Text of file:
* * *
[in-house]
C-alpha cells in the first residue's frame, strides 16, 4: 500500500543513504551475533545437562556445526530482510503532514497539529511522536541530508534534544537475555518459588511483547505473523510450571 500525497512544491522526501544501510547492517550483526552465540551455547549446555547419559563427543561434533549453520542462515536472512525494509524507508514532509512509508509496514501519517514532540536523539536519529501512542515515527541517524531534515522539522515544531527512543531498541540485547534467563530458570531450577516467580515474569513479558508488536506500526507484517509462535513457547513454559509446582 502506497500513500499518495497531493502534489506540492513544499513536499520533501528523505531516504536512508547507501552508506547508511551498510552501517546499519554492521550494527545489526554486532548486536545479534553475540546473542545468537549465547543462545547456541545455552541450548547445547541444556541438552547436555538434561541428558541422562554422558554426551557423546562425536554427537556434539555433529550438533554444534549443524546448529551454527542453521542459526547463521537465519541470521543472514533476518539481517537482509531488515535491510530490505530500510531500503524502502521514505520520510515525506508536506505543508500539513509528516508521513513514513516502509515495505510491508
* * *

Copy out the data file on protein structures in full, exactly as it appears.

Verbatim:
[in-house]
C-alpha cells in the first residue's frame, strides 16, 4: 500500500543513504551475533545437562556445526530482510503532514497539529511522536541530508534534544537475555518459588511483547505473523510450571 500525497512544491522526501544501510547492517550483526552465540551455547549446555547419559563427543561434533549453520542462515536472512525494509524507508514532509512509508509496514501519517514532540536523539536519529501512542515515527541517524531534515522539522515544531527512543531498541540485547534467563530458570531450577516467580515474569513479558508488536506500526507484517509462535513457547513454559509446582 502506497500513500499518495497531493502534489506540492513544499513536499520533501528523505531516504536512508547507501552508506547508511551498510552501517546499519554492521550494527545489526554486532548486536545479534553475540546473542545468537549465547543462545547456541545455552541450548547445547541444556541438552547436555538434561541428558541422562554422558554426551557423546562425536554427537556434539555433529550438533554444534549443524546448529551454527542453521542459526547463521537465519541470521543472514533476518539481517537482509531488515535491510530490505530500510531500503524502502521514505520520510515525506508536506505543508500539513509528516508521513513514513516502509515495505510491508